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IF and ABC partner for democratic discussions in education

Allison Brown Consulting (ABC) and the Interactivity Foundation (IF) have officially partnered to offer facilitation services utilizing the IF democratic discussion method to schools and communities.  The partnership will allow for key stakeholders – educators, administrators, students, families, and others – to define issues that are unique to their local education system and then discuss possibilities related to the issues they have defined.

On Thursday, October 4, 2012, the ABC Advisory Group met to discuss the ABC-IF partnership and to explore the possibilities contained in the IF Future of K-12 Education Public Discussion Guide.  We met at the ABC office in Washington, D.C., and we covered three of the five possibilities presented in the IF K-12 Education report.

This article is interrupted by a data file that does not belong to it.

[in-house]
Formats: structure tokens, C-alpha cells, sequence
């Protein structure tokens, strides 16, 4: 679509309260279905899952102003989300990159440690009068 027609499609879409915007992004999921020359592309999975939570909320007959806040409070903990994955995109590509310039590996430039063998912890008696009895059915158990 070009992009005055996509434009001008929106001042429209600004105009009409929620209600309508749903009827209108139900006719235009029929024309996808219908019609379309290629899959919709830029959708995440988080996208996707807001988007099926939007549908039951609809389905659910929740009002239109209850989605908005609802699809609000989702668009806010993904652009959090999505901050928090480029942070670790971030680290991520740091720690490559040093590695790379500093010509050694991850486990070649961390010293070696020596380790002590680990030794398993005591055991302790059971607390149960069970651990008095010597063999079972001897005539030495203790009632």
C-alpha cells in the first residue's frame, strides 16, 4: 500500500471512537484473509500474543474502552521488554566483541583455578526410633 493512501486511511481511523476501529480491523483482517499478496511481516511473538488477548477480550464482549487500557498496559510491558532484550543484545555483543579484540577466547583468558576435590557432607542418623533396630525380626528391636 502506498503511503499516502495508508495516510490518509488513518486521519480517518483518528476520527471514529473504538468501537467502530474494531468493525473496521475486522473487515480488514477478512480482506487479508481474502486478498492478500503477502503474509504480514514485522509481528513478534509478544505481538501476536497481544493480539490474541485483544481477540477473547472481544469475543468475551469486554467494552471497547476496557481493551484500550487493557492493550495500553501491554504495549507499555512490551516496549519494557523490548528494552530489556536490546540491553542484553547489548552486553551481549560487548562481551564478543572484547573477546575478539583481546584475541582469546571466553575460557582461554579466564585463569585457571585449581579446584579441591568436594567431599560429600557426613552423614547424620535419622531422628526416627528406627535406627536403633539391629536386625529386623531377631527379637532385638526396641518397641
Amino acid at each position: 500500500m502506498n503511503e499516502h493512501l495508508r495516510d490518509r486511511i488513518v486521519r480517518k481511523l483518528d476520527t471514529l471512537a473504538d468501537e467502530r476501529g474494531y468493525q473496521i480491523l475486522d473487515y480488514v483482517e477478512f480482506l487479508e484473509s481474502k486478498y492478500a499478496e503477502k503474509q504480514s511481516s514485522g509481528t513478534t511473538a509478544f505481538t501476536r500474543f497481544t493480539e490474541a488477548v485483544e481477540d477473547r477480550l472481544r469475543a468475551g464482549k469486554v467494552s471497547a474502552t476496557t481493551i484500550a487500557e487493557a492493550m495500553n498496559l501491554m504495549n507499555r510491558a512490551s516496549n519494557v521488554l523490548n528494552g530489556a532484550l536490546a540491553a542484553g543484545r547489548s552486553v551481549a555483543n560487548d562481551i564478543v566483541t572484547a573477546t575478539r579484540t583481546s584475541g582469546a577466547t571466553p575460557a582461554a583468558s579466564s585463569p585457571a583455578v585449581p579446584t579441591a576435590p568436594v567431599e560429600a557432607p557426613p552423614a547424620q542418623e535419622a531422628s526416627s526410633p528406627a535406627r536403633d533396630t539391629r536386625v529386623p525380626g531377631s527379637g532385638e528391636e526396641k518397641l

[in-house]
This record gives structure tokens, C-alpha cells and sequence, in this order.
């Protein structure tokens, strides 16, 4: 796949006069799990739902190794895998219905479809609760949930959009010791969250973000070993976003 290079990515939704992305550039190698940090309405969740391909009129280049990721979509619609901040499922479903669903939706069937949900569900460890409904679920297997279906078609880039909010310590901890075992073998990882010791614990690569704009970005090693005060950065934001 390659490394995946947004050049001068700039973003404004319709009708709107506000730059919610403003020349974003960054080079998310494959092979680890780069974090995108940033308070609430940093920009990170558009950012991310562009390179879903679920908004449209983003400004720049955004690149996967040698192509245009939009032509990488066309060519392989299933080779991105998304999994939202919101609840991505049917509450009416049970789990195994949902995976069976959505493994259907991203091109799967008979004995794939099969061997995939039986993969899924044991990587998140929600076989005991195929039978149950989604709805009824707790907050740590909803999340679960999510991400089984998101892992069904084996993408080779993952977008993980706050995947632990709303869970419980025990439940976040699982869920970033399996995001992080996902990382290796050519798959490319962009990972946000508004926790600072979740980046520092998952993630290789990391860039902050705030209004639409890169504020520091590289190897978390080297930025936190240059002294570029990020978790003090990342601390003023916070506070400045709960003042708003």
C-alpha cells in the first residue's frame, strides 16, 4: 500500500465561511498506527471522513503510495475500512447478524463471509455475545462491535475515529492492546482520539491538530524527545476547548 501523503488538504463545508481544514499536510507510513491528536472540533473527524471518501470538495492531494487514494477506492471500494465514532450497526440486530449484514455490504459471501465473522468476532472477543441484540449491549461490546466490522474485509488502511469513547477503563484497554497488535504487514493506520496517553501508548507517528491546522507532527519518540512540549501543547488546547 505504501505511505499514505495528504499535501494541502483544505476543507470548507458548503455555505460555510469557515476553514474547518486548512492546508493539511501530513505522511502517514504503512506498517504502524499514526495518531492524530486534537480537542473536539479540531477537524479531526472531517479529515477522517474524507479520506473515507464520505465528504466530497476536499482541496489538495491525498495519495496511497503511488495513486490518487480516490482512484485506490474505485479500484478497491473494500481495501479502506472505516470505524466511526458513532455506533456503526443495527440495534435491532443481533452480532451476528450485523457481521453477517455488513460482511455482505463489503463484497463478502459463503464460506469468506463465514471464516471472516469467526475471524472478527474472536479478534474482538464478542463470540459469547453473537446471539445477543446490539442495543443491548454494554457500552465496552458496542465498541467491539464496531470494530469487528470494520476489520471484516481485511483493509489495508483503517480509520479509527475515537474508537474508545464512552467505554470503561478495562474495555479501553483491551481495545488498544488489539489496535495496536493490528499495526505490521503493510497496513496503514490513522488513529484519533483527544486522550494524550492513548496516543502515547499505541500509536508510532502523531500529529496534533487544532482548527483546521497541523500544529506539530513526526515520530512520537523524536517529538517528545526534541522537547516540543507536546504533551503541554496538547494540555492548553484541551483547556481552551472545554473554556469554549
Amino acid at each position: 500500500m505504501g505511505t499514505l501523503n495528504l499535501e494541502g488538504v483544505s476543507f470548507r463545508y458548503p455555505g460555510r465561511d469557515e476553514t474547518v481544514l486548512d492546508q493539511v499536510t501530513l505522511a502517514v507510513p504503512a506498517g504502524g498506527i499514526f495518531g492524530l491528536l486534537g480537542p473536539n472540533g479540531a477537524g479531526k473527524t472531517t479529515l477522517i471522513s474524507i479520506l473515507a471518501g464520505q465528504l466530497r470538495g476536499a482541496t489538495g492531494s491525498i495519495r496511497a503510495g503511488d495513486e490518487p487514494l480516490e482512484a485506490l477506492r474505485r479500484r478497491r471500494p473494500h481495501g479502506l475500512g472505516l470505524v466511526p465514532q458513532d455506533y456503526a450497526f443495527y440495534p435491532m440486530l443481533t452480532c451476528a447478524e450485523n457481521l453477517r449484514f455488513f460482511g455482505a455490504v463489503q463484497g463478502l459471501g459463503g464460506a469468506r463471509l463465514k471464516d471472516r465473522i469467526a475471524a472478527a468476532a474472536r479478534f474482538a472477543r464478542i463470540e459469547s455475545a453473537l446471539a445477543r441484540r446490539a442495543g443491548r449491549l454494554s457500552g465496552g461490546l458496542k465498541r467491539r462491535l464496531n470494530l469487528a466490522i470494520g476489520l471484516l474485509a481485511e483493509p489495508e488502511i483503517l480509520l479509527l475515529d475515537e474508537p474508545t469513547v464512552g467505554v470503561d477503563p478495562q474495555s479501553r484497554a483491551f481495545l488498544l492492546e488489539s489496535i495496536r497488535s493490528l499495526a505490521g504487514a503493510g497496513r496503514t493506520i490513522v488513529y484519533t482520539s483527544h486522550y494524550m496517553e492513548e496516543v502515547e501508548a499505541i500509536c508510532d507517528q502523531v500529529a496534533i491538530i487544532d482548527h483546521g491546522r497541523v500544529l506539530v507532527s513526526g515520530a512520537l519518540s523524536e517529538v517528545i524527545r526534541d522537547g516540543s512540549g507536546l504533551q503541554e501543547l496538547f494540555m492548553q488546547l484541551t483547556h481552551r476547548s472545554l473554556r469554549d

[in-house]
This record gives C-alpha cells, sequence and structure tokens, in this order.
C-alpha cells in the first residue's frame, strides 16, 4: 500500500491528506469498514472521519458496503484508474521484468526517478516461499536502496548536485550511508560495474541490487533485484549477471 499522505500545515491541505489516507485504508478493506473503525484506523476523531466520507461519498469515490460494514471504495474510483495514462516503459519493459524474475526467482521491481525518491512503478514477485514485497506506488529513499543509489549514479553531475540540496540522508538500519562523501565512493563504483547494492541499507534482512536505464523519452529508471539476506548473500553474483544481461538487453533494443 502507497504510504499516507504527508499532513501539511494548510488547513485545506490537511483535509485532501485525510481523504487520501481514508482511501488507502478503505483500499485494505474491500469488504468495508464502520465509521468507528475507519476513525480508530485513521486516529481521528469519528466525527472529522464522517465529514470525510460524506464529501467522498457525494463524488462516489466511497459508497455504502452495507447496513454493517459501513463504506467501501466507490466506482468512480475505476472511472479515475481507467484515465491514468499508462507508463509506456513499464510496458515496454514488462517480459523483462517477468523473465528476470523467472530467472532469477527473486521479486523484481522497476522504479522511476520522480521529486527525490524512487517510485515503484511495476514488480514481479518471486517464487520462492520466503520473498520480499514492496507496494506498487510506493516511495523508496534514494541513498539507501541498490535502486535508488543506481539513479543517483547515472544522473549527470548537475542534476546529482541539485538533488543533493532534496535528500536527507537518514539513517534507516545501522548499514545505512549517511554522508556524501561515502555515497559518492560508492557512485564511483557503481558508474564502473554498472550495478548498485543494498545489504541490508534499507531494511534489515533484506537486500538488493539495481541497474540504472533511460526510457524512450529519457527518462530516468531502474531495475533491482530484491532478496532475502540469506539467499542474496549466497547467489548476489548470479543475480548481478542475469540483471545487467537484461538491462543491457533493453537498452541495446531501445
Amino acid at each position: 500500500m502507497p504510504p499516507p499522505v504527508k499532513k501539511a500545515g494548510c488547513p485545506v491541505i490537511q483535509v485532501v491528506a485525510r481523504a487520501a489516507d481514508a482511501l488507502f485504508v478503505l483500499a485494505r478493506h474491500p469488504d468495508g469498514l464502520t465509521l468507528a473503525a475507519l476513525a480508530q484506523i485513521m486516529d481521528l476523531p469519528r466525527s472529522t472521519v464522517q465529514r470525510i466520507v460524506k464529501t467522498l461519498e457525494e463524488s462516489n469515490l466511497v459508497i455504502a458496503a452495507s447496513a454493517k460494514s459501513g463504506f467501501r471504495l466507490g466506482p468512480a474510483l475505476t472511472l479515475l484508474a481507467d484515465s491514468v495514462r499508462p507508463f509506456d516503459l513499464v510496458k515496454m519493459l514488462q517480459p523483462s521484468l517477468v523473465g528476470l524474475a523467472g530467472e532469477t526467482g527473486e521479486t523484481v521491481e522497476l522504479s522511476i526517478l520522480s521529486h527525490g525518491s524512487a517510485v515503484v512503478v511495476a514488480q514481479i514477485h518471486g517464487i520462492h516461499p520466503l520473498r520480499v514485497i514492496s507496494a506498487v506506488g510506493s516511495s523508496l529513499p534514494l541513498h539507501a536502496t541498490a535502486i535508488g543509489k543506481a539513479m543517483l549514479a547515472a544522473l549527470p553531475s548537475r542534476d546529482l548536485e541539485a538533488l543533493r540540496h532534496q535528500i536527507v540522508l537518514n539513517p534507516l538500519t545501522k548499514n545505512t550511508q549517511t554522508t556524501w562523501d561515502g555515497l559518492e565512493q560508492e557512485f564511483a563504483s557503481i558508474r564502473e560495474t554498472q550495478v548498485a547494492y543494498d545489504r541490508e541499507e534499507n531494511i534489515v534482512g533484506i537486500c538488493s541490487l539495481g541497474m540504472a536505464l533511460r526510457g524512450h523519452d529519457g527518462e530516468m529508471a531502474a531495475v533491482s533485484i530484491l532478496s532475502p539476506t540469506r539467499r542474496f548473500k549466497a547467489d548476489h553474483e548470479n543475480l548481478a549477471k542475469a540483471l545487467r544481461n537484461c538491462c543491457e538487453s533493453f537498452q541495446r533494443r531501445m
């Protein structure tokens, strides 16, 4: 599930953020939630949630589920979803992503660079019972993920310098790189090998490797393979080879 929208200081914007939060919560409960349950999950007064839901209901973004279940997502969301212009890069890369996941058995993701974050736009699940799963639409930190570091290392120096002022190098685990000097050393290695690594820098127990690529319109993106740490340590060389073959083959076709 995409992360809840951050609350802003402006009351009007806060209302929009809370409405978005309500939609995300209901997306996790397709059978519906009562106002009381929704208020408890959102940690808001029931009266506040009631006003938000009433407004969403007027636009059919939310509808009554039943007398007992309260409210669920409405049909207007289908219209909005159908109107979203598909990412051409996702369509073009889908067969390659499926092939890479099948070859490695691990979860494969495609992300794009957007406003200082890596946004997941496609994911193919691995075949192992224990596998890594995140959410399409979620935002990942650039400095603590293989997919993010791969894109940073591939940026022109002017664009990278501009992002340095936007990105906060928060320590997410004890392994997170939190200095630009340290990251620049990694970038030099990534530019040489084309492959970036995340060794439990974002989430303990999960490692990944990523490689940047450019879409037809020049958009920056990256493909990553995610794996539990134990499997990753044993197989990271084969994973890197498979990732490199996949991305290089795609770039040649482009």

Possibility 5 (Real Public Education) was first.  Participants noted that this possibility does happen – students take ownership of their communities and communities take ownership of their schools.  One of the educators shared that the students at a STEM-based school in Washington, D.C., regularly volunteer in the local hospital and teach community members how to work with computers.  Community members are also invited to take part in beautification projects at the school.  Others agreed that it can be difficult to encourage community members to take ownership of school buildings when, thanks to gentrification, students are spread all over the city so that students’ neighborhood school or school closest to their home may not be the school that they attend.  We then discussed Possibility 3 (Coordinate Education Policy with Anti-Poverty Policy).  One of the educator participants was adamant that it is not schools’ obligation to deal with or fix poverty.  Although educators must be able to deal with children and families who live in poverty, this educator said she is encouraging teachers to take a stand against the level of responsibility some forces try to impose on educators to eradicate poverty, including for instance conducting home visits.  She said that teachers have to say ‘no’ when they are asked to go above and beyond their regular duties in order to lend a hand in fighting poverty.  She believes that other people, other agencies, also must fulfill their obligations to help address poverty.  The other educator in the room acknowledged that, in order to do the job well, teachers will likely end up responsible for helping to fix or address the circumstances that poverty can create.  Finally, we discussed Possibility 2 (Aim Higher to Compete).  One of the educators in the room posited that goals of educational attainment, such as graduation and college readiness, as articulated across the spectrum may be identical, but motivations for those goals may differ.  He said that college is a goal that he and his colleagues have for many of their students because he wants them to do well in life in the long-term, and also because, in the short term, he wants to make sure that his students can leave the city environment and abandon the negative influences that threaten their success.  One panelist raised the notion of “collateral damage” in education.  Teachers have to consider how much one student or one circumstance is demanding their time and energy to the possible detriment of other students and circumstances.  One of the educators acknowledged that, while he routinely gives of his personal time and energy to assist students in poverty, his is a big-picture strategy – he must see something of promise in a student in order to go out of his way to help that student.  He is also willing to sacrifice one or two students who are unwilling to comply with his program or the program of the school for the sake of the larger group.

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